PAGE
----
1807, the representatives moved to their new

chamber in the recently completed south wing.

Latrobe then proposed a bold rearrangement and

reconstruction of the north wing. The new design

called for a one-story chamber for the Supreme

Court of the United States on the ground level,

with a two-story Senate Chamber directly above

it. During the reconstruction project, the library

was occupied by the Supreme Court, and later the

Senate met there for the first and second sessions

of the 11 th Congress, from May 1809 through

May 1810. When the work was completed, the

Senate and Supreme Court moved to their new

chambers, and the Library of Congress returned

to its original quarters.

On August 24, 1814, British troops marched on

Washington and set fire to the Capitol. Books and

maps from the library were used to ignite the

flames, and the building was left a charred ruin.

Latrobe was called to Washington to rebuild the

Capitol. Prompted by the creation of the first roster

of permanent committees for the Senate,

Latrobe redesigned and divided the library's single

room into eight committee rooms on two floors.

In 1814 British troops used books and other materials from

the Library of Congress to set the Capitol ablaze, Harper's

New Monthly Magazine, 1872

The rooms comprising the current Republican

Leader's suite were created at this time. These new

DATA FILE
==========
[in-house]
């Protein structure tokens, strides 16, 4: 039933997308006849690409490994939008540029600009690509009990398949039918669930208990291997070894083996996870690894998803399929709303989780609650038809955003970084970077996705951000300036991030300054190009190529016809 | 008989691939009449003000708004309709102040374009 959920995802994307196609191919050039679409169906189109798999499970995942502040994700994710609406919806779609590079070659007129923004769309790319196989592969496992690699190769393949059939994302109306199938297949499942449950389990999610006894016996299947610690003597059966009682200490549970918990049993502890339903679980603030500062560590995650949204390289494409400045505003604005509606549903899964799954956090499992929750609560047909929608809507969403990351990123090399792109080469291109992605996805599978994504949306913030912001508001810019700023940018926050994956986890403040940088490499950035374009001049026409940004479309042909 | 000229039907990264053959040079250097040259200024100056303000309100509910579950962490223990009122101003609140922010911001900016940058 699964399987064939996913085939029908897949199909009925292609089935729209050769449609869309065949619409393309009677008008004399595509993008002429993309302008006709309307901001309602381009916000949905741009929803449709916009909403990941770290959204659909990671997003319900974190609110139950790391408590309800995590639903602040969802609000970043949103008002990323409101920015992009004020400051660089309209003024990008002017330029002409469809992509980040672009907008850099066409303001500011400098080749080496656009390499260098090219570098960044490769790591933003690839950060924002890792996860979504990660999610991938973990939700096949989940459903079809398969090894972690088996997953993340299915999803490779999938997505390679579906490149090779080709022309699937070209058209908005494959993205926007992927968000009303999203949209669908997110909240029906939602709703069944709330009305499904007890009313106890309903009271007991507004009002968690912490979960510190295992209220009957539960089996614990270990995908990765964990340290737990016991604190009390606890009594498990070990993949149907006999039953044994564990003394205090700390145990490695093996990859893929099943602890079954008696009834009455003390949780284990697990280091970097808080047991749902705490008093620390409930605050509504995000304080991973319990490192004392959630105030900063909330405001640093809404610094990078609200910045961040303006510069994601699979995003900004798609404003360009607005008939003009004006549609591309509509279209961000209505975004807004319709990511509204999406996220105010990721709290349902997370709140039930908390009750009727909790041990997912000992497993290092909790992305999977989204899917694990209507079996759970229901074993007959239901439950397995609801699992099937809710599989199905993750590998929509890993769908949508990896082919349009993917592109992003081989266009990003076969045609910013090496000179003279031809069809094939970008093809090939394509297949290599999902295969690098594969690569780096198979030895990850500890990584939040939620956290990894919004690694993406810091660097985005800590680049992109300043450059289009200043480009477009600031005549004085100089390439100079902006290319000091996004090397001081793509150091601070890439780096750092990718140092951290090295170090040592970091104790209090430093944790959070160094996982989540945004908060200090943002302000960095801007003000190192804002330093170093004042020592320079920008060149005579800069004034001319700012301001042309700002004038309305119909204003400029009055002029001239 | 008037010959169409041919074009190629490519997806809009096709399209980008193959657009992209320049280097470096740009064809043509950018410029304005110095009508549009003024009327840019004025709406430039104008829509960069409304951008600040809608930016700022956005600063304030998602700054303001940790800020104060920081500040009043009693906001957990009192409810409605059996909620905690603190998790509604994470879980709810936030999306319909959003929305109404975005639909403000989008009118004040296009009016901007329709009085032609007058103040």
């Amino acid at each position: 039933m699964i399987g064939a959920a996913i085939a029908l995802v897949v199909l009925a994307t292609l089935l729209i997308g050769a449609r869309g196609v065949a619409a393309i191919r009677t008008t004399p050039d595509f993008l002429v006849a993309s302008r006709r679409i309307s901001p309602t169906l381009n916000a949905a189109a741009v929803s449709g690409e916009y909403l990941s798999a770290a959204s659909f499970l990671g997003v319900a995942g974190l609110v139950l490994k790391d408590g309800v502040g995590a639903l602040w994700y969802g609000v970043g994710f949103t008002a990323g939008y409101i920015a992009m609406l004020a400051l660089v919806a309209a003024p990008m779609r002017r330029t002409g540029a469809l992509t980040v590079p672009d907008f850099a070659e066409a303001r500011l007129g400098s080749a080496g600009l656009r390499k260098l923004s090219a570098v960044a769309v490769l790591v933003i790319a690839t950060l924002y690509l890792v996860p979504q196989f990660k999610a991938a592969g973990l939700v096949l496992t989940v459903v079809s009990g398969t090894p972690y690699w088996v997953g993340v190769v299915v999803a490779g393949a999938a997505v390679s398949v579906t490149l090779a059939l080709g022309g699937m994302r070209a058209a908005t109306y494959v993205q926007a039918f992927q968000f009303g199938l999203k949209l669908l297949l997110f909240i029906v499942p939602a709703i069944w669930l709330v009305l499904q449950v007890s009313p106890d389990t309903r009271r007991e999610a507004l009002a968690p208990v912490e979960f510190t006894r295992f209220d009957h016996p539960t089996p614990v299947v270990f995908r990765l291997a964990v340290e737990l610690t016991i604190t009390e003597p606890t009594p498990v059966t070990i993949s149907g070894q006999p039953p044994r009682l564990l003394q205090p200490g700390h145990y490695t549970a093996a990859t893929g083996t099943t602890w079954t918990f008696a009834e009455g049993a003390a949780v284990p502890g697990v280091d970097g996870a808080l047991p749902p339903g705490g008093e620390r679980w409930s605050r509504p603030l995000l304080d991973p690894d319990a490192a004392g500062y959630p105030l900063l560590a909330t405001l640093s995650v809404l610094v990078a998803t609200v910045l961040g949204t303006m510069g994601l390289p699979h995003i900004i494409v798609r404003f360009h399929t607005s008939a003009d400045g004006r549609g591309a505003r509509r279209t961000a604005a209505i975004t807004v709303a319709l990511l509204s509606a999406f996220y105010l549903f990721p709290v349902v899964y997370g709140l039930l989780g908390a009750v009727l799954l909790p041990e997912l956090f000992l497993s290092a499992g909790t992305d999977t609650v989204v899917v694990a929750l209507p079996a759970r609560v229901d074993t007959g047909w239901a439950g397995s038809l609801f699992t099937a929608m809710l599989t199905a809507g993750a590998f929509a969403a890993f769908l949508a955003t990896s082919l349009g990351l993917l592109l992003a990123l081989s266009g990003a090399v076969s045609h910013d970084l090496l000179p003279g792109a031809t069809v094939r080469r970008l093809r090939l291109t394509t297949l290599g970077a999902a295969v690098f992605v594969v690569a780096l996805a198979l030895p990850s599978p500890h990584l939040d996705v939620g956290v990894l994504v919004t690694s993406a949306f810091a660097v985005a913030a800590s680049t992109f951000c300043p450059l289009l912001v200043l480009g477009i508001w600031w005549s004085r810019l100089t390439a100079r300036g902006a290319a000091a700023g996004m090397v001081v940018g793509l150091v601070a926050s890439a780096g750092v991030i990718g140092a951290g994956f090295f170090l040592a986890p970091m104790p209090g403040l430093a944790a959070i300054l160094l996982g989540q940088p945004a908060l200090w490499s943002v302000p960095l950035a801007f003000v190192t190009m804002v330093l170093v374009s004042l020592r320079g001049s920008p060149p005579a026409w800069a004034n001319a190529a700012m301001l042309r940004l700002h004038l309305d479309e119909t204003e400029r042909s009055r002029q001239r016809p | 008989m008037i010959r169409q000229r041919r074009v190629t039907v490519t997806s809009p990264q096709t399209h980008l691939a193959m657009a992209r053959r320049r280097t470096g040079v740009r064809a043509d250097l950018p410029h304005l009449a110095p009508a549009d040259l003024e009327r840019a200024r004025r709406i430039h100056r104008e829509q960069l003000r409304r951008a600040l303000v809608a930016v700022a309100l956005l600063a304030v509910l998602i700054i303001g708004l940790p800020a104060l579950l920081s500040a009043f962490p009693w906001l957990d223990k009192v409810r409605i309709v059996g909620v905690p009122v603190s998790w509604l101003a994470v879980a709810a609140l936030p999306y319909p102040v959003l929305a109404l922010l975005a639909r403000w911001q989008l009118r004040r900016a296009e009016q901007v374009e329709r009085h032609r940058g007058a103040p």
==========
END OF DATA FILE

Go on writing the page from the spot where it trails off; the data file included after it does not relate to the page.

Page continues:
rooms were designated for Senate committees and

staff, and one room was set aside for the vice president.

One of the earliest vice presidents to occupy

room S-231 was John C. Calhoun, who served

under Presidents John Quincy Adams and Andrew

Jackson before resigning to take his seat in the

Senate. At times the vice president shared his

quarters with the president, since no room in the

building had been set aside for the chief executive.

President Pierce meeting in the Vice President's Room in the

Capitol, now room S-23I, Illustrated News, March 12, 1853

As the country grew, it became clear that more

space was needed in the Capitol to house the

expanding legislative branch. Construction began

in 1851 on the extension of the Capitol which

would ultimately include new north and south

wings and a cast-iron dome. In 1859 the Senate

moved into a new chamber in the north extension,

and the vacated space became the Supreme Court

chamber. To be close to their chamber, the officers

of the Court moved to the rooms that are now

part of the Senate Republican Leader's suite.

These rooms were used as offices as well as a

"Robing Room" and "Withdrawing Room" for

the justices. From 1860 to 1935, some of the

Supreme Court's most noted jurists frequented

these rooms, including Salmon Chase, Oliver

Wendell Holmes, Louis Brandeis, and William

Howard Taft.

Room S-231 when used as the Robing Room of the Supreme

Court of the United States, 1900

When the Supreme Court moved to its own

building in 1935, the rooms were once again

used as private offices by senators, committees,

and staff. The Committee on Contingent

Expenses met in room S-231 in the late 1930s,

and later the space was used as the Minority

Leader's office by Republican Senator William F.

Knowland of California. Between 1959 and